An operating system supports a virtual machine by providing a
standard system interface. At the immediate interface
to the operating system, this is typically provided as one or more
A Monitor is a collection of procedures which may be executed by a
collection of concurrent processes. It protects its internal data from
the users, and is a mechanism for synchronizing access to the
resources the procedures use. Since only the monitor can access its
private data, it automatically provides mutual exclusive between
customer processes. Entry to the monitor by one process excludes entry
by others. This is described further in chapter 2.
In this sense, the operating system is very like a collection of
Objects accessed by standard Methods. The operating system monitor is
a single monolithic monitor, which not only protects private data, but
also privileged instructions. Usually, hardware support is required to
secure access to this kind of monitor (via system ;SPM_quot;traps;SPM_quot;). However,
modern languages and compiler support mean that this is less
These procedures in an operating system monitor
are usually divided into those to do with file access,
those to do with process manipulation, and those to do with
Interprocess Communication (#fnos2#100>) can be provided in several ways:
We can further classify the IPC mechanisms into the broad classes:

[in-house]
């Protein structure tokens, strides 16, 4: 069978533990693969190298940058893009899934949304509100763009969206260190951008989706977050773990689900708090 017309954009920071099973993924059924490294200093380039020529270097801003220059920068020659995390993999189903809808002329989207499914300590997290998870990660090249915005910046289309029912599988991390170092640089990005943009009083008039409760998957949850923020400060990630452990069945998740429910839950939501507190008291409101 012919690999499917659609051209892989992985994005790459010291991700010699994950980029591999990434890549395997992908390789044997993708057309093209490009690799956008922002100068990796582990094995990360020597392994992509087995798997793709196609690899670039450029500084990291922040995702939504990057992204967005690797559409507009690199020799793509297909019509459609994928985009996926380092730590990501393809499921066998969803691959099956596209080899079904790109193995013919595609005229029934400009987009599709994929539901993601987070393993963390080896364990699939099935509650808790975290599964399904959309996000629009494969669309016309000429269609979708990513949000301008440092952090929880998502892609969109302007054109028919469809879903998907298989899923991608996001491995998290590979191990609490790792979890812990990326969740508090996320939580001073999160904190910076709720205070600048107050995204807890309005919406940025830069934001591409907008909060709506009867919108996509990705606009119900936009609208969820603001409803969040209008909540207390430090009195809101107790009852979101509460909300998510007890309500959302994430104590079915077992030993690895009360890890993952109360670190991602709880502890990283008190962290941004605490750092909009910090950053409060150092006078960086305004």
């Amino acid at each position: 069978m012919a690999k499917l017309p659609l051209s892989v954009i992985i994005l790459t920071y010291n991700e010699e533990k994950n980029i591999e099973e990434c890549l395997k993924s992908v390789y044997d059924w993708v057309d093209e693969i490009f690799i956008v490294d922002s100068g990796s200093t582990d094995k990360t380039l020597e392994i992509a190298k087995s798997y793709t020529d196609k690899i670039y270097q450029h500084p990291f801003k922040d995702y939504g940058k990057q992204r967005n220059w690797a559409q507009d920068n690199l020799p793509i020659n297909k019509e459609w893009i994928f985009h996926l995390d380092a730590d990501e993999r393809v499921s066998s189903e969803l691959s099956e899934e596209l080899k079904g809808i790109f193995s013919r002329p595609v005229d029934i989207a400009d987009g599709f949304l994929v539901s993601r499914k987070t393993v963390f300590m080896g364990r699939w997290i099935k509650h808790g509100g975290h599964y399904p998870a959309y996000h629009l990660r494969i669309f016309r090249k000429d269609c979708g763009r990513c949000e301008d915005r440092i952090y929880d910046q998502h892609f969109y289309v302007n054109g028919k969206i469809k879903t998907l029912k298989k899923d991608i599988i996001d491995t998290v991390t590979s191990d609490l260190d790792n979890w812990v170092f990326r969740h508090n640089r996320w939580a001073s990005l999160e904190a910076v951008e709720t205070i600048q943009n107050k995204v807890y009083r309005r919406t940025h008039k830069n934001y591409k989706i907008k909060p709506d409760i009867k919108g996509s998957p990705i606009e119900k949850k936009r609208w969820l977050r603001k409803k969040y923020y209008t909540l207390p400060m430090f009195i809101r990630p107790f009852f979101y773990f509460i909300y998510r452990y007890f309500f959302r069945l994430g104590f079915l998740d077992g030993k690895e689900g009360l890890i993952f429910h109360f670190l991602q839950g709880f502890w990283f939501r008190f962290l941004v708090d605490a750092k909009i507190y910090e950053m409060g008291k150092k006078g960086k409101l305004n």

Reliable communication channels fail only with the end system (e.g. if a
central computer bus fails, usually the entire machine (stable
storage/memory/CPU access) fails.
Unreliable channels exhibit various different types of fault.
Messages may be lost, re-ordered, duplicated, changed to apparently
correct but different messages and even created as if from nowhere
by the channel. All of these problems may have to be overcome by the
We can also classify IPC mechanisms by when the
association between one process and another is made. This
is orthogonal to the issue of reliability.
Remote Procedure Call
This can be further refined by seeing whether the inter-process
association is at compile time, link time or run-time. Many
systems (typically message passing) have no notion of connectedness.
This can be refined by the strength of synchronization involved in
sending and/or receiving a message.